SARAJEVO, Bosnia-Herzegovina — Bosnia is marking the 20th anniversary of Princess Diana’s visit, her last overseas tour before she died in a car crash in Paris.
Her crusade against land mines led to her three-day visit to Bosnia from Aug. 9, 1997, during which she met victims who sustained injuries from devices planted during the country’s savage civil war in the 1990s.
Three weeks after her visit, which coincided with news of her romance with millionaire Dodi al Fayed, the pair died in a car crash in Paris when their driver lost control of his car as they were pursued by photographers.
British Ambassador Edward Ferguson said Thursday during a memorial conference in Sarajevo that Diana would be saddened by the fact that mines still kill people in Bosnia.
“What I think 20 years ago Princess Diana did is that she shone a light on this problem with mines, and she really brought it into public attention in an enormous way, in a way, perhaps, that only she could have done,” Ferguson said.
“By walking through a mine field in Angola, by visiting Bosnia-Hercegovina just a few days before she sadly died. She really got the public attention and therefore political attention as well.”
He said undetected land mines still represent a danger in Bosnia despite some recent progress. A half-million people, or about 15 percent of the population, live with this fear of mines, Ferguson added.
The princess’ trip to Bosnia was organized by The Land Mines Survivors’ Network, a group founded in 1995 by two American victims of land mines, Ken Rutherford and Jerry White.
As part of the visit, Diana made a surprise visit to the Suljkanovic family in their modest home in the small village of Dobrnja near Tuzla.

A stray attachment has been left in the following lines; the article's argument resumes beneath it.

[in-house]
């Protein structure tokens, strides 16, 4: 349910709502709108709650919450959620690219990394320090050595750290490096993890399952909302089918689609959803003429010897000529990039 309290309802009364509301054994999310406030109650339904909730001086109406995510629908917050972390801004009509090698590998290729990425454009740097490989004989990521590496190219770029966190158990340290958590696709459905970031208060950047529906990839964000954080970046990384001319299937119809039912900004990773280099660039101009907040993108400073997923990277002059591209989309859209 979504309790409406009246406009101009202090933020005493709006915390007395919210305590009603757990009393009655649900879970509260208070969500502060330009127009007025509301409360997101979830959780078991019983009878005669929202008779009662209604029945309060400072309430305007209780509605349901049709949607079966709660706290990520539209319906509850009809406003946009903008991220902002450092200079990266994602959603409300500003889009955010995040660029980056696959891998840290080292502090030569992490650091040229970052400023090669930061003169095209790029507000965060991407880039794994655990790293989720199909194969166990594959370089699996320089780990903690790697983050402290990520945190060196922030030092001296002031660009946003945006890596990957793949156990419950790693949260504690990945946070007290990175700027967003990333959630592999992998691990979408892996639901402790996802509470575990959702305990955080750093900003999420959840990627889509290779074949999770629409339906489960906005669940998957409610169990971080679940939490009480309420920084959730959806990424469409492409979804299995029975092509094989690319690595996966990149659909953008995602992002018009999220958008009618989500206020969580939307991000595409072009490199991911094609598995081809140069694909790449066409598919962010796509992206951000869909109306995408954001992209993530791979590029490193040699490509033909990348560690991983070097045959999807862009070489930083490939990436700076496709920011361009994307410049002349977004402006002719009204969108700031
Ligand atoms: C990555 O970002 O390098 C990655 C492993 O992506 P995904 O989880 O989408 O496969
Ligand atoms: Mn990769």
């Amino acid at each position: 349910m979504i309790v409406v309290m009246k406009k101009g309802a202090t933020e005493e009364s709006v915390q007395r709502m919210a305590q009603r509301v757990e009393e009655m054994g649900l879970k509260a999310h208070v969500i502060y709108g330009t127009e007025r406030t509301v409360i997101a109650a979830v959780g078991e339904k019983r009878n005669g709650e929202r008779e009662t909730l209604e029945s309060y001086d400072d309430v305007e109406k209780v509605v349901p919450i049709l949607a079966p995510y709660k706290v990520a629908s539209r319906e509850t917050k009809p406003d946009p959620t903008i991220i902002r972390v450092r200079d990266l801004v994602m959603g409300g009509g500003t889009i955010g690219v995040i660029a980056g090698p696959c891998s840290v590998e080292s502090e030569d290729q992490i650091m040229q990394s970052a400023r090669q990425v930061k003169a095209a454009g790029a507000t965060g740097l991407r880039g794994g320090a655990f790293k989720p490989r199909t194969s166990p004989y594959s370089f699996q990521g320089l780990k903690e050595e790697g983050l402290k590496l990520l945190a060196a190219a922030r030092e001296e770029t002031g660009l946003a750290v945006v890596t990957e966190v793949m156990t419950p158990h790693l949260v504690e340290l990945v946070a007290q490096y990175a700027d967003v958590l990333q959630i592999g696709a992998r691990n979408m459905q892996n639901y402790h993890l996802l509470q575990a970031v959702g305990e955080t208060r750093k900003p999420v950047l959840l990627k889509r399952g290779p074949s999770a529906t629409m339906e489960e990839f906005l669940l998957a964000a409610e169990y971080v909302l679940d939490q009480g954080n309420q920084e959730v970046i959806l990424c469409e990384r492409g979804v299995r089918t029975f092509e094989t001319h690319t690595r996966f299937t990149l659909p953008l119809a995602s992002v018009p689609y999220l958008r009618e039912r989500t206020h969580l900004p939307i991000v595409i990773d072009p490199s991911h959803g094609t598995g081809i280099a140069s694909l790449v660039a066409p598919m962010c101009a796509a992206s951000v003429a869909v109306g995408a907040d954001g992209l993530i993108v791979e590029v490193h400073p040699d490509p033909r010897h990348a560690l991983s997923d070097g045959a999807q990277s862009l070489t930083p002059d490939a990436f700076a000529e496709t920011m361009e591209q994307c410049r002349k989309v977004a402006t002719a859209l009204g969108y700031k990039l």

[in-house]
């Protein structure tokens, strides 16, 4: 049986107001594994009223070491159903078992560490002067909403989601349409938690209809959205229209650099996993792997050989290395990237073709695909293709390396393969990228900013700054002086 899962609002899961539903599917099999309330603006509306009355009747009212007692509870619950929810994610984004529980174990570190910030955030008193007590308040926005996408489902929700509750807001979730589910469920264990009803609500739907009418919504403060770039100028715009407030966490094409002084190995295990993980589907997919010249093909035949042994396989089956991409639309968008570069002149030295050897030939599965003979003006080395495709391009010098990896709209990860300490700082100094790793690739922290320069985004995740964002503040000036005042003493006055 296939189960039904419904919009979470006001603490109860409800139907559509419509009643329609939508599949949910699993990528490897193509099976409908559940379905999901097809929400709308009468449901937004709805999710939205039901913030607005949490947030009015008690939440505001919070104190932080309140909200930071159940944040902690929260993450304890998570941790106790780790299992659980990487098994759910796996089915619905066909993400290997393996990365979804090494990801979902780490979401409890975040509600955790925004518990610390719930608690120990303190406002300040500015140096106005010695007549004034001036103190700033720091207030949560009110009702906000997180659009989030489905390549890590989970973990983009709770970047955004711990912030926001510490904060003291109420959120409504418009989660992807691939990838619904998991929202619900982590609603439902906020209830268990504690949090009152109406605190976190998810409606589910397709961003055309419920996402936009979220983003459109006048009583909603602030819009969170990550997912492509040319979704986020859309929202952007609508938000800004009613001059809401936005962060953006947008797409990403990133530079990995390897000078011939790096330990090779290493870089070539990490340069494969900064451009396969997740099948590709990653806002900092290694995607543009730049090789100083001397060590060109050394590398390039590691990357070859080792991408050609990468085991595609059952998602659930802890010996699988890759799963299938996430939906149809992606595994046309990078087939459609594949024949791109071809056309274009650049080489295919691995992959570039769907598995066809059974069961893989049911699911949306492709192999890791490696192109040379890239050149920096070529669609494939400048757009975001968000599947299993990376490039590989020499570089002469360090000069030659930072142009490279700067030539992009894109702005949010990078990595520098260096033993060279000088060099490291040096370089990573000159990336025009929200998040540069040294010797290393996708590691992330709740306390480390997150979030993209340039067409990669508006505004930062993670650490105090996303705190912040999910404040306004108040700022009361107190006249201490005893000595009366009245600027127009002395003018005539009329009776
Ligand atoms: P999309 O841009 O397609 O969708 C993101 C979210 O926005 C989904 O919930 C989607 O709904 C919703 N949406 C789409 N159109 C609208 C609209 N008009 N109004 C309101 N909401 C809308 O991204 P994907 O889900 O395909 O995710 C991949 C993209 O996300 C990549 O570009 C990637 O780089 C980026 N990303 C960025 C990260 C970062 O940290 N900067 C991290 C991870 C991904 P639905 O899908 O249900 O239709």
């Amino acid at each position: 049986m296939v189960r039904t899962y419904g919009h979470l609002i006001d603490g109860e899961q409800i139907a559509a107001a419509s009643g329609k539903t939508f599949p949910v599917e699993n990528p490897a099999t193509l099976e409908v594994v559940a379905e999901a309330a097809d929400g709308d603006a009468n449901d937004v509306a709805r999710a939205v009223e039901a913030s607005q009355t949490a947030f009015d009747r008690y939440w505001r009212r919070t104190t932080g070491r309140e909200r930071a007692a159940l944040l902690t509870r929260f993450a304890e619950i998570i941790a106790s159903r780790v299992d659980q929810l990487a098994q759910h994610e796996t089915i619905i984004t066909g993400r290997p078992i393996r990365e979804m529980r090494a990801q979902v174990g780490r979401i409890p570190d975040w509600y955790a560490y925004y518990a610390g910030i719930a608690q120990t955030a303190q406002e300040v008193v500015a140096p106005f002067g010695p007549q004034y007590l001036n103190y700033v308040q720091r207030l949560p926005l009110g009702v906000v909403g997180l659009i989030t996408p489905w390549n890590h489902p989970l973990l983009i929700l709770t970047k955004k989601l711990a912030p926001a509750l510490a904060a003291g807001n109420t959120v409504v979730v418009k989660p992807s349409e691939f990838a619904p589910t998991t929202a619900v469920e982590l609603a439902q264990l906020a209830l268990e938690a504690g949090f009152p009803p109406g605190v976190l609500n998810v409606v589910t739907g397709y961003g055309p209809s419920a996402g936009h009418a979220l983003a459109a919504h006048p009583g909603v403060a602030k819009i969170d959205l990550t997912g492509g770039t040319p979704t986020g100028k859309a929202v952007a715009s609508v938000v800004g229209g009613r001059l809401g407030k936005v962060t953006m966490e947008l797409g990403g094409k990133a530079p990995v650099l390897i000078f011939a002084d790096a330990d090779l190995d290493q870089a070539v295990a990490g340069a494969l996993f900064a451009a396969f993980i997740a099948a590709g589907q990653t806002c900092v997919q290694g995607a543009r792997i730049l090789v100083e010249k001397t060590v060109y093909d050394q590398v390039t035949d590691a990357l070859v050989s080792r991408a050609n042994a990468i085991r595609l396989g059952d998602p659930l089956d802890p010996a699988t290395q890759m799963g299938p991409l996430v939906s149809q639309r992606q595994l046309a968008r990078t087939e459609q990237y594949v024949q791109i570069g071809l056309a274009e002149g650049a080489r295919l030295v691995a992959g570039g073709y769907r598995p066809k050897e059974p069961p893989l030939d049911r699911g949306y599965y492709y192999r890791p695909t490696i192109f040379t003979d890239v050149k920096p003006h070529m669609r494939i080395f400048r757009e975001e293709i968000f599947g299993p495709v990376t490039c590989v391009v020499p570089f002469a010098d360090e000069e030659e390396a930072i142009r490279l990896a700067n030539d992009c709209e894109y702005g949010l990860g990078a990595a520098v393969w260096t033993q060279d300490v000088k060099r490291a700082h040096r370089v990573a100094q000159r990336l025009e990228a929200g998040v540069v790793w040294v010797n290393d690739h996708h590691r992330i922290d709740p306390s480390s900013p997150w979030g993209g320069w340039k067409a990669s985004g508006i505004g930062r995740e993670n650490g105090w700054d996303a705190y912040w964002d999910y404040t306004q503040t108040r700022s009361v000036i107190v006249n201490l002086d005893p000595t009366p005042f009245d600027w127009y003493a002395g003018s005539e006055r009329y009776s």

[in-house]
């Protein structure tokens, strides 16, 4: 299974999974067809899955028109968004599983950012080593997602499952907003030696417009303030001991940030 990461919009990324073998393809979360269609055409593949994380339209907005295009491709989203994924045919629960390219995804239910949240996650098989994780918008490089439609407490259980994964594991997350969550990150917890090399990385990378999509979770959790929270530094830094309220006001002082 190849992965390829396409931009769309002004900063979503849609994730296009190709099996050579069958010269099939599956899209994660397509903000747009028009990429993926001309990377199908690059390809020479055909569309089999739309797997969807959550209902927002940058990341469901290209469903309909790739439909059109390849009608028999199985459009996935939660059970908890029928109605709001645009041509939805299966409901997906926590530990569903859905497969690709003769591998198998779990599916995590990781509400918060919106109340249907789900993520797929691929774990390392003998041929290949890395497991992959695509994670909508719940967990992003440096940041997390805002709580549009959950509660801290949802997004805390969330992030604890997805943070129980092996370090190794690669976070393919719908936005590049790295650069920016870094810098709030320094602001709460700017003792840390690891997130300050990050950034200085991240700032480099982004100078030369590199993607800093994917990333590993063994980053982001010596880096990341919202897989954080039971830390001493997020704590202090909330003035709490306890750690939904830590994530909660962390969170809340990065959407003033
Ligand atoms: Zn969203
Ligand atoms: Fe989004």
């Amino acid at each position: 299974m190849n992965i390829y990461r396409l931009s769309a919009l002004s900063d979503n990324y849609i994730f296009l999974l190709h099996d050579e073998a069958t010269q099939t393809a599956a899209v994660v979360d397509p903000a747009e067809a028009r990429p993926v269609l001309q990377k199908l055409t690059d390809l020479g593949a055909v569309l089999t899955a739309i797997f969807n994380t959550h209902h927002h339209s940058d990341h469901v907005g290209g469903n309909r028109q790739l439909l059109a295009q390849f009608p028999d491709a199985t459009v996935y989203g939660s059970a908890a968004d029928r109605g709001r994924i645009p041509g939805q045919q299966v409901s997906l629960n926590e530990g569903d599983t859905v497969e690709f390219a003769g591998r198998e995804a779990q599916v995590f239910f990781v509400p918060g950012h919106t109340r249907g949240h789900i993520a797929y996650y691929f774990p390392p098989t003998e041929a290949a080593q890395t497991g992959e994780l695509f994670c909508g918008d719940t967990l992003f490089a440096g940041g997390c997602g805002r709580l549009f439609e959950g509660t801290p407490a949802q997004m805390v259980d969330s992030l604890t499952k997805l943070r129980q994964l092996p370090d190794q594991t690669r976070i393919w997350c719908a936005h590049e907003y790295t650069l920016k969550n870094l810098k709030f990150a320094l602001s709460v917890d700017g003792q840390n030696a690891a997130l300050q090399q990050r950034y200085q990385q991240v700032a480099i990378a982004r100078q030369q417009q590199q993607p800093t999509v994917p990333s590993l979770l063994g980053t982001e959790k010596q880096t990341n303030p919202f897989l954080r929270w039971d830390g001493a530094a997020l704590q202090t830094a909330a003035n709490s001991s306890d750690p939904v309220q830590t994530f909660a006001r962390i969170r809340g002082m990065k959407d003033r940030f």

Several weeks earlier, the father of the family, Muhamed Suljkanovic, had lost both his feet after stepping on a land mine in the forest outside his house, a remnant of Bosnia’s three-year war.
Diana took him some cake on Aug. 9, his birthday, his wife Suada remembered.
“Diana and her friend Ken (Rutherford), the American, they brought the birthday cake, and they sang happy birthday to him, and we were in shock. How did they know?”
But the Suljkanovic family’s joy turned to shock and disbelief when, just a few weeks after Diana’s visit, they heard on the radio that the princess had died.
“What? I said to myself. How? Where? I could not believe it. Immediately after that I named my newborn daughter Diana, after the princess. They say we have to somehow remember good people, and we remember her like that,” Muhamed Suljkanovic said.
During her visit, Princess Diana promised financial support for Muhamed for a new prosthesis. Just a couple of months after she died, the family say they received a donation from the royal family, the exact amount promised by Diana.
Another land mine victim, Malic Bradaric, was only 13 in 1996 when he stepped on one while playing in his village of Klokotnica. The incident left him without most of his right leg.
When Diana came to visit, he said this week that he expected a royal in a shiny dress wearing a crown. Instead, she arrived on his doorstep wearing jeans and a white shirt.
Bradaric and his friends, who had a chance to meet Diana, said she was “a light at the end of the tunnel” for them. He now remembers the shock when he heard that the princess was killed.
“That light that we saw at the end of the tunnel just turned off,” Bradaric said.
Associated Press writer Dusan Stojanovic from Belgrade, Serbia, contributed to this report.